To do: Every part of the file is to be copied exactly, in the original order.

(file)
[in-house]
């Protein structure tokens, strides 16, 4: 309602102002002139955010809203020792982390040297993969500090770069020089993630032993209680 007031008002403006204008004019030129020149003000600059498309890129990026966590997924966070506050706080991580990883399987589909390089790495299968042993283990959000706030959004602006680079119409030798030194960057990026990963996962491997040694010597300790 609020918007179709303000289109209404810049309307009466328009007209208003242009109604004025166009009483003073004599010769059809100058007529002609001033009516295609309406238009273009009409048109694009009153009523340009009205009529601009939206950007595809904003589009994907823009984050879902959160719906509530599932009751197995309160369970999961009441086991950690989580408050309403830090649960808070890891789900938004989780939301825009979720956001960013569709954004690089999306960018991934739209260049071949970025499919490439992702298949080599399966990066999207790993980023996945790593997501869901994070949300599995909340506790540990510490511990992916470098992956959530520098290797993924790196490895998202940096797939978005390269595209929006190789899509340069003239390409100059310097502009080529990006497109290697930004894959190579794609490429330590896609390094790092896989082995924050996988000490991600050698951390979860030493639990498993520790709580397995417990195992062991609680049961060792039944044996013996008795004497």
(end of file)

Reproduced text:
[in-house]
């Protein structure tokens, strides 16, 4: 309602102002002139955010809203020792982390040297993969500090770069020089993630032993209680 007031008002403006204008004019030129020149003000600059498309890129990026966590997924966070506050706080991580990883399987589909390089790495299968042993283990959000706030959004602006680079119409030798030194960057990026990963996962491997040694010597300790 609020918007179709303000289109209404810049309307009466328009007209208003242009109604004025166009009483003073004599010769059809100058007529002609001033009516295609309406238009273009009409048109694009009153009523340009009205009529601009939206950007595809904003589009994907823009984050879902959160719906509530599932009751197995309160369970999961009441086991950690989580408050309403830090649960808070890891789900938004989780939301825009979720956001960013569709954004690089999306960018991934739209260049071949970025499919490439992702298949080599399966990066999207790993980023996945790593997501869901994070949300599995909340506790540990510490511990992916470098992956959530520098290797993924790196490895998202940096797939978005390269595209929006190789899509340069003239390409100059310097502009080529990006497109290697930004894959190579794609490429330590896609390094790092896989082995924050996988000490991600050698951390979860030493639990498993520790709580397995417990195992062991609680049961060792039944044996013996008795004497």